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Old 02-08-2012, 11:33 AM   #1
MLog
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Question RNA-seq libraries - double peak after size selection

Hi everyone,
I get some weird results when measuring my RNA-seq libraries on Bioanalyzer and now desperately need an advice...
The libraries look like a peak of expected length (300-400 or 400-500) and a higher peak (>1000 bp according to BA) (the image is attached).
I'm using TruSeq RNA v.2 kit, following the protocol (except for using qiagen columns instead of ampure beads and a size-selection step after PCR enrichment).
This is the first time that I'm making RNA-seq libraries but I have some experience with standard DNA libraries - and none of them looked like this. It was always a peak of expected length, sometimes with traces of adapter dimers at 120 bp - but never any peaks higher than expected.
What puzzles me the most is that I got this AFTER size selection. I'm pretty sure that I cut the band about 300-500 bp and certainly not 1500-2000 bp! So this should be something generated from my 300-500 bp fragments. What could it be? A single-stranded DNA? If so, will it affect the sequencing resuts? Does it make sense to try to run these libraries or it would be safer to redo them?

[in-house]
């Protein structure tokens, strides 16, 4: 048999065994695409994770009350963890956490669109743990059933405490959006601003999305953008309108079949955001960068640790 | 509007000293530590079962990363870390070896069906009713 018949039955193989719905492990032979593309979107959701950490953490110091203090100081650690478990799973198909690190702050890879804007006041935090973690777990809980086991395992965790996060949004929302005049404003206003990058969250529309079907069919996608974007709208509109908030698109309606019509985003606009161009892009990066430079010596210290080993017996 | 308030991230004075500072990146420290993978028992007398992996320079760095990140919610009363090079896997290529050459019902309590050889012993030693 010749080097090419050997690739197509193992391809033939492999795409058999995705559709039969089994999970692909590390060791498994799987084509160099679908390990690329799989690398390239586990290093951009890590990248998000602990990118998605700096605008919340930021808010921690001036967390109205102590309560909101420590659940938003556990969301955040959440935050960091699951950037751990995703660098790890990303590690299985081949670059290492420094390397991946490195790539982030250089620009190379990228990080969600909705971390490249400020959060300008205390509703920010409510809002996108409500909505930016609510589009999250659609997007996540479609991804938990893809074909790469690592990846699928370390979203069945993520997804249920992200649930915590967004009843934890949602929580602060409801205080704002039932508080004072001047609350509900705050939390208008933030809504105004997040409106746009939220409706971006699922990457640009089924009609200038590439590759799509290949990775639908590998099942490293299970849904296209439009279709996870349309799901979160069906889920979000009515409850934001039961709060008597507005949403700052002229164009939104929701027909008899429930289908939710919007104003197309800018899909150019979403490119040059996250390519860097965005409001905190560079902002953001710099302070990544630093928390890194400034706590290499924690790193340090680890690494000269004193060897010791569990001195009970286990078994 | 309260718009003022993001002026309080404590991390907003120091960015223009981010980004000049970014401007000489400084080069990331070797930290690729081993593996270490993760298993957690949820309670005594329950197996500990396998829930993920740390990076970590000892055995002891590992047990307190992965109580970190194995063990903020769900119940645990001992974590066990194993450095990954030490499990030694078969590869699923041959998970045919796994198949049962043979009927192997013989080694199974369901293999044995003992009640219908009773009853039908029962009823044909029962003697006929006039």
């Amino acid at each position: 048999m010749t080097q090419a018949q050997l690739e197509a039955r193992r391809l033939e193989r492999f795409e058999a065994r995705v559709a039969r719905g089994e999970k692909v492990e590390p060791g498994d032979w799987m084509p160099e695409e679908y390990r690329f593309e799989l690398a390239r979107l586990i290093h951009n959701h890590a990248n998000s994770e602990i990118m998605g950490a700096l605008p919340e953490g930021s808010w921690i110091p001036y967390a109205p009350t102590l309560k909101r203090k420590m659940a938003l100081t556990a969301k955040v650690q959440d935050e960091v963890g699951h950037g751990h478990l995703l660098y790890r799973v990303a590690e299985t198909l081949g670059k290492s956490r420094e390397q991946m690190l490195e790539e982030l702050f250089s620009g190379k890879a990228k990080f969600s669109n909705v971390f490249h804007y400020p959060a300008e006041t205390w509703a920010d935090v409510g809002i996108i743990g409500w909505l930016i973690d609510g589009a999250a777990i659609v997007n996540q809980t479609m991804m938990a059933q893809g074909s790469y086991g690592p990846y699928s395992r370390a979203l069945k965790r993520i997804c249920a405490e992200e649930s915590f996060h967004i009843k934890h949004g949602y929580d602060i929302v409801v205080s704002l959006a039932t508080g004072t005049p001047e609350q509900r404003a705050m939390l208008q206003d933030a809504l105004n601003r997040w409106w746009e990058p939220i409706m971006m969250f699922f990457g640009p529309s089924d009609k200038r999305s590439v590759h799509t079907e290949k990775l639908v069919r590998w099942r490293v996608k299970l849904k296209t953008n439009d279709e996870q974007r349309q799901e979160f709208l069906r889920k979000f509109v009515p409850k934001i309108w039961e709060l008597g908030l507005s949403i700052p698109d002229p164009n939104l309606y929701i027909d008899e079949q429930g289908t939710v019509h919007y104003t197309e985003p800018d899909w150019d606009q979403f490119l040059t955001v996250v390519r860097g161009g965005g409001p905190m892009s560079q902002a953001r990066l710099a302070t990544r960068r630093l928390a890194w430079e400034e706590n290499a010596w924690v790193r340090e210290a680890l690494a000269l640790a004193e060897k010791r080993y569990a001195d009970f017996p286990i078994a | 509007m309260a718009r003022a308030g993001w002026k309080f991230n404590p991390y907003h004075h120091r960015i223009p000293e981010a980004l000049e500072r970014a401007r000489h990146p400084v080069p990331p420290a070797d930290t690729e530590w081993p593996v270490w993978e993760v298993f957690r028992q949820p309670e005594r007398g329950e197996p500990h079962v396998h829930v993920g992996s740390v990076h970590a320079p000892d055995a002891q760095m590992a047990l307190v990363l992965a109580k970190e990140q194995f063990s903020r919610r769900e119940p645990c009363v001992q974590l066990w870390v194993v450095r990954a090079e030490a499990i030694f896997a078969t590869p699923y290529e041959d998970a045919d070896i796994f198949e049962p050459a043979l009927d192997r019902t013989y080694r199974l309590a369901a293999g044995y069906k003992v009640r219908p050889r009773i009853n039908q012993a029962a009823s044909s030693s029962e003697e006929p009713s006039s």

Thank you very much in advance!
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File Type: jpg 8-2-12_RNAseq.jpg (61.8 KB, 518 views)

Last edited by MLog; 02-08-2012 at 01:46 PM.
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Old 02-08-2012, 01:19 PM   #2
ssing
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Hi there,

I got the exact same pattern you describe (couldn't see the image). See this post for what I found, what others suggested, and to see the end results. Let me know if you'd like more information.

http://seqanswers.com/forums/showthread.php?t=15224

Best of luck!
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Old 02-08-2012, 02:16 PM   #3
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Quote:
Originally Posted by ssing View Post
Hi there,